In terms of the impact of hosting the tournament on the development and visibility of women’s football, in an article from 2018, Baroness Sue Campbell, the FA’s director of women’s football, said: “This is fantastic news for the future development of girls’ and women’s football in England. Tournaments of the scale and profile of Euro 2021 have the power to inspire a new generation of young girls, and women of all ages, to get involved in the sport – as well as the opportunity to grow support for the women’s game at both a club and national level.” She added that; “A home Euro in 2021 has the potential to be a pivotal moment in the development of the women’s game in England.”
From 2021 to 2022
As soon as it was announced on March 17th, 2020 that the Men’s UEFA EURO 2020 would be pushed back to summer 2021, the question still remained open as to what would happen with the Women’s EURO 2021. Soon enough, the UEFA Executive Committee confirmed that the UEFA Women’s EURO 2021 would be postponed until summer 2022 and would be planned to be played in the same venues as the original proposal. When speaking to the rescheduling of both the men’s and women’s EURO competitions, UEFA President Aleksander Ceferin said: “We have carefully considered all options, with our commitment to the growth of women’s football at the forefront of our thinking. By moving UEFA Women’s EURO to the following year, we are ensuring that our flagship women’s competition will be the only major football tournament of the summer, providing it with the spotlight it deserves.”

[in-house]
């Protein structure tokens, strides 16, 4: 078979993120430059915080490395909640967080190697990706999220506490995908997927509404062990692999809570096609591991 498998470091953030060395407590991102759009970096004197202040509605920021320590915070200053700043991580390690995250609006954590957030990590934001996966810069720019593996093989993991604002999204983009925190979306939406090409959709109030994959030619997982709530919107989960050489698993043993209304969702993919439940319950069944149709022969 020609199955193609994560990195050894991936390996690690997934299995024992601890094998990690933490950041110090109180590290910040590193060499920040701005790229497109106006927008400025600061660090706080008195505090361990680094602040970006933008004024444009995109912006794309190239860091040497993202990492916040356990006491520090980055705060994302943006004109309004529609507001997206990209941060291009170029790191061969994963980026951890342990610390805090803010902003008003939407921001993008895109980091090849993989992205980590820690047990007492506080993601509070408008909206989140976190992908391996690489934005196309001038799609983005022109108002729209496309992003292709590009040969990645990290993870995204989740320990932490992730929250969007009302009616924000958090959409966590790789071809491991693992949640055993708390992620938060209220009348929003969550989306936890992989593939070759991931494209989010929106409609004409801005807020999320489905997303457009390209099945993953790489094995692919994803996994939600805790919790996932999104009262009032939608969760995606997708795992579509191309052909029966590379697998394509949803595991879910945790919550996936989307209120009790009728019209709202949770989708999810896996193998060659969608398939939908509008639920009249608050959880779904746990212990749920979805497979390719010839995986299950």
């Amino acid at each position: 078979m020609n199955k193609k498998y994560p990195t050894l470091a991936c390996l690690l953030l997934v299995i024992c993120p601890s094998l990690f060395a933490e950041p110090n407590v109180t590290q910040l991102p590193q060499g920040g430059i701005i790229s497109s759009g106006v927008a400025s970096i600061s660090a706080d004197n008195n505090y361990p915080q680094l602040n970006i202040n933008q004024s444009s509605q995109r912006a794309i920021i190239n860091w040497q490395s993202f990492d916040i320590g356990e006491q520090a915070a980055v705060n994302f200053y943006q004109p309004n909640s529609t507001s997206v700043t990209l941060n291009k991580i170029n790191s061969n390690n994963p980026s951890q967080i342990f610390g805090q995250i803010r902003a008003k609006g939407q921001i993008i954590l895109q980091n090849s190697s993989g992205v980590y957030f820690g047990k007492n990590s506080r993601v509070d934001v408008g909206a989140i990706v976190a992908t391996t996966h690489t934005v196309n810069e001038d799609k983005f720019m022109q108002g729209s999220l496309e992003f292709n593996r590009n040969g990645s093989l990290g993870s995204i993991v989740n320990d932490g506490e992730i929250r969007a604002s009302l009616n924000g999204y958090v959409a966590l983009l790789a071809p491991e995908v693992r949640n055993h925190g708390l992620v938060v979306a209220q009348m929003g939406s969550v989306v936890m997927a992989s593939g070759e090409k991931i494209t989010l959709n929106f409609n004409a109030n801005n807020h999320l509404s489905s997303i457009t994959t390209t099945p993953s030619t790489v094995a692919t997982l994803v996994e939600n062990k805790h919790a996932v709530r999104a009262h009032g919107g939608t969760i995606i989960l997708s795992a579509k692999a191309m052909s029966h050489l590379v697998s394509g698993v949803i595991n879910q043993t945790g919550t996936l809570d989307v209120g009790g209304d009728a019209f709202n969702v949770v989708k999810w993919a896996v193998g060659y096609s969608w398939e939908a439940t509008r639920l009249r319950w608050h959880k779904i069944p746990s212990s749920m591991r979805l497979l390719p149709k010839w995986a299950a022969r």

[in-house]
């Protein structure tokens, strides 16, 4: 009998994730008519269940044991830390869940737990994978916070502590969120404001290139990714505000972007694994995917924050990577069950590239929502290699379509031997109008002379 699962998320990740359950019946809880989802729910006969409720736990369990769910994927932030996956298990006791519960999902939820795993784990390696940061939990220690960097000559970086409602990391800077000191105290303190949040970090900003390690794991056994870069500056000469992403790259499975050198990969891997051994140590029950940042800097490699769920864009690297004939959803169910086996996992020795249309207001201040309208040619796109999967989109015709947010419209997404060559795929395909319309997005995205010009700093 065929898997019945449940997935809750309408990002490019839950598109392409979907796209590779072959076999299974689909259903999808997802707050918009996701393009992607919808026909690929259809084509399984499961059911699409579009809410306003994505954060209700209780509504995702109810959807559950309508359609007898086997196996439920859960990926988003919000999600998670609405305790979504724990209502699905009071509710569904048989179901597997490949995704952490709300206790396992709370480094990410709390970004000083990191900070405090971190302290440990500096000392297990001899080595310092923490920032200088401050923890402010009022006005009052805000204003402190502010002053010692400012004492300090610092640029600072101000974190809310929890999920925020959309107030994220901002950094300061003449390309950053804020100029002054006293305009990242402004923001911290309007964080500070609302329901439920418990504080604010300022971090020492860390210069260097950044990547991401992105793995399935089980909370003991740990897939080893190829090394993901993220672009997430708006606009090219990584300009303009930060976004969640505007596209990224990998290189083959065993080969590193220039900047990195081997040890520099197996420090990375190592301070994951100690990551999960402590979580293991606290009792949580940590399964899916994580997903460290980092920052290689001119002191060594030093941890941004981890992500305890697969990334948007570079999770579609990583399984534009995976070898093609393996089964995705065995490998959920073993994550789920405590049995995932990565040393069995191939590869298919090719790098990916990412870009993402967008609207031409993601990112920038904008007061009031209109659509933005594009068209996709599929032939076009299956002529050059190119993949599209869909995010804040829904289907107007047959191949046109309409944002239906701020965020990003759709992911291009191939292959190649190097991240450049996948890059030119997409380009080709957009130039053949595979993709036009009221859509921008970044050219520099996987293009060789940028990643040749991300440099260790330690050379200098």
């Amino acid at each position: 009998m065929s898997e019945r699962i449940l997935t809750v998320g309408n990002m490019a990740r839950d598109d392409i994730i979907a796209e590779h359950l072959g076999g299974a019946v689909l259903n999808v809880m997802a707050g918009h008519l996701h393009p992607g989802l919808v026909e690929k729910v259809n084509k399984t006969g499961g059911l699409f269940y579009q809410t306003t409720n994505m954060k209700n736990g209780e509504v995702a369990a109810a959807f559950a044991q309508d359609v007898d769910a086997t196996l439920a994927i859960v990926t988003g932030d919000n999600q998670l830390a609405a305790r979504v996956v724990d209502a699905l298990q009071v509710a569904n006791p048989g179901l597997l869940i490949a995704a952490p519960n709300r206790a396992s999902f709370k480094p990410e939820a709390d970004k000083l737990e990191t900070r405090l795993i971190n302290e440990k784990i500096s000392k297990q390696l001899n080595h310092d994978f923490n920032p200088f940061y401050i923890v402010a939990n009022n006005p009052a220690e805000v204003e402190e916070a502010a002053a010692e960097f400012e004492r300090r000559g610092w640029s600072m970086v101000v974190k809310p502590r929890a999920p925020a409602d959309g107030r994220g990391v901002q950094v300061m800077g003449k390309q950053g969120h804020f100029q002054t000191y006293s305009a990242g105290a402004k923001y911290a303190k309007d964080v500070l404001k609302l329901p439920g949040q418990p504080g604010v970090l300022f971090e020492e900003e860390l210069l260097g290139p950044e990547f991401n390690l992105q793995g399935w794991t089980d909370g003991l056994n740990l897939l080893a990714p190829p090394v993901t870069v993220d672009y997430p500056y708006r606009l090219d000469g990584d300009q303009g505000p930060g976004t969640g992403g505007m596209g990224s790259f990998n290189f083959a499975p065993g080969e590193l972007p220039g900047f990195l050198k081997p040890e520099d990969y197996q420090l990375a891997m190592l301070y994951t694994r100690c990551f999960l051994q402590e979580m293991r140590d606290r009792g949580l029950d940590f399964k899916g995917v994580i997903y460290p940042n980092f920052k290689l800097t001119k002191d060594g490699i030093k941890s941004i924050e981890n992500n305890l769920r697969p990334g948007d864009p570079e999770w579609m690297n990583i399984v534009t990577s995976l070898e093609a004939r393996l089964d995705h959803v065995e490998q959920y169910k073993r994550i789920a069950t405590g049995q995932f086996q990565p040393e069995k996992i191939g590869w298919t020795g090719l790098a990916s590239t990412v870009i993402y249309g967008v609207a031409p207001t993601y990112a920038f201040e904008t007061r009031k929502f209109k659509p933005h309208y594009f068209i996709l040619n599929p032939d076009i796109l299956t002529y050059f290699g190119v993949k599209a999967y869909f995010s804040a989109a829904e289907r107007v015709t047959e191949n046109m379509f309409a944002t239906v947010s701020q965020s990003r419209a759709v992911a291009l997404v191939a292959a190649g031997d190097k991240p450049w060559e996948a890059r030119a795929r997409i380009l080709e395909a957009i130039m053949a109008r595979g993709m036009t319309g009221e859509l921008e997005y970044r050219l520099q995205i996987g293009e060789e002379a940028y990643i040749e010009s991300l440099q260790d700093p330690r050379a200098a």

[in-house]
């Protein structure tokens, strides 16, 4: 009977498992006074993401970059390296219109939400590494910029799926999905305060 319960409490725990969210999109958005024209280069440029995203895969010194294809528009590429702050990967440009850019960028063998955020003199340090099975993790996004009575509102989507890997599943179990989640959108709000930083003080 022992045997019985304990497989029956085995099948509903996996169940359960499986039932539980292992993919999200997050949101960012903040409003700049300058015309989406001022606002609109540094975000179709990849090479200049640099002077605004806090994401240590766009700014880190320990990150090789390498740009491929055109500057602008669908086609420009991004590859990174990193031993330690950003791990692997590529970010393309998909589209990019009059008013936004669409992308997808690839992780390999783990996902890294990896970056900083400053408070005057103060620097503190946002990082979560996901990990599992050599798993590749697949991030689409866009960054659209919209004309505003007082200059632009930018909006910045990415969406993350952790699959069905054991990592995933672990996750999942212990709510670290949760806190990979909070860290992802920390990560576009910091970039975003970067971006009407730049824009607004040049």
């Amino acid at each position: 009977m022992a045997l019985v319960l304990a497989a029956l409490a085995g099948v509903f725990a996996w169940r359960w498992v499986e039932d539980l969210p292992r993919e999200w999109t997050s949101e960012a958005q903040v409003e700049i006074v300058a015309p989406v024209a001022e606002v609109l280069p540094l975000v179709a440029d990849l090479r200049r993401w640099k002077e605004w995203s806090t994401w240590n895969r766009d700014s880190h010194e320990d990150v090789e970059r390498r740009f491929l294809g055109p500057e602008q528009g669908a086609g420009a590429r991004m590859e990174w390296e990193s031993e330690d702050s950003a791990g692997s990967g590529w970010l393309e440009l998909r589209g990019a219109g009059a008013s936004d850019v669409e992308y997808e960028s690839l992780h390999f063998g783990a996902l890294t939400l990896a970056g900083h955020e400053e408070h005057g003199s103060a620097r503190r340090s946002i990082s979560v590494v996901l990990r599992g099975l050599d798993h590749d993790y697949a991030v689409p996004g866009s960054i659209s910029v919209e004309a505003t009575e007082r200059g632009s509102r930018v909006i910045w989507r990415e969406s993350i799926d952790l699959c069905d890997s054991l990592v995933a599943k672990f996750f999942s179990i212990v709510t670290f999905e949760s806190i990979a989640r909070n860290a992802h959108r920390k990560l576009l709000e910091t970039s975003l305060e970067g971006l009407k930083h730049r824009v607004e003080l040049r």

Nadine Kessler, UEFA’s chief of women’s football offered the perspective from women’s football: “the core question guiding us together with the English FA was: what is best for women’s football?” She added that “UEFA Women’s EURO is Europe’s biggest women’s sport event. It is also among the biggest sports events in the world, and therefore needs and deserves a platform of its own.” In order to have this unique platform, Kessler and Baroness Sue Campbell assert that the decision will allow for the delivery of a tournament that attracts global attention, maximizes media coverage, increases match attendance with the aims of inspiring the next generation of footballers and delivering on an unforgettable event.
Thoughts and expectations
The 2022 tournament might bring “football home” in a profound way. With much interest developing in England for Women’s football, records are set to be broken in terms of attendance and increasing the engagement of girls and women in football.
The statements above were made when it was assumed that women’s football would continue to develop as it had been up to that point. There is emerging research and reports, for example from FIFPRO, that women’s sport and women’s football have been severely impacted by COVID-19. Although the Women’s Super League in England ended on 25th May, the restart of women’s football in England is important and it has been confirmed that 7m per year has been ring fenced to support the impact of the women’s game.
Given this context, what kind of legacy can be expected for such a tournament, in respect of players, coaches, volunteers and officials? What impact could such a championship then have on national competitions, in terms of spectatorship and fandom? And looking back, how do socio-cultural and economic developments relate to the development of the women’s competitions in England and beyond?
Football club Eintracht Frankfurt works with 88-year old fan and Holocaust survivor to educate and build a fan culture of anti-discrimination.
On this day, 20 June 2020, France was supposed to play a Euro2020 game in the city of Budapest. The Euro2020 tournament is postponed for one year, which gives us a chance to go into the history of the European Nations Cup, which is full of remarkable stories and people. This is the story of the first tournament. It is a story about the legacy of the Cold War.
On May 4th 1980 Yugoslav communist leader and lifelong president Marshal Tito passed away while the country was watching the game between Hajduk Split and Red Star Belgrade. Ten years later, another game siding a Croatian club against a Serbian club on May 13th 1990, had the country on the brink of collapse.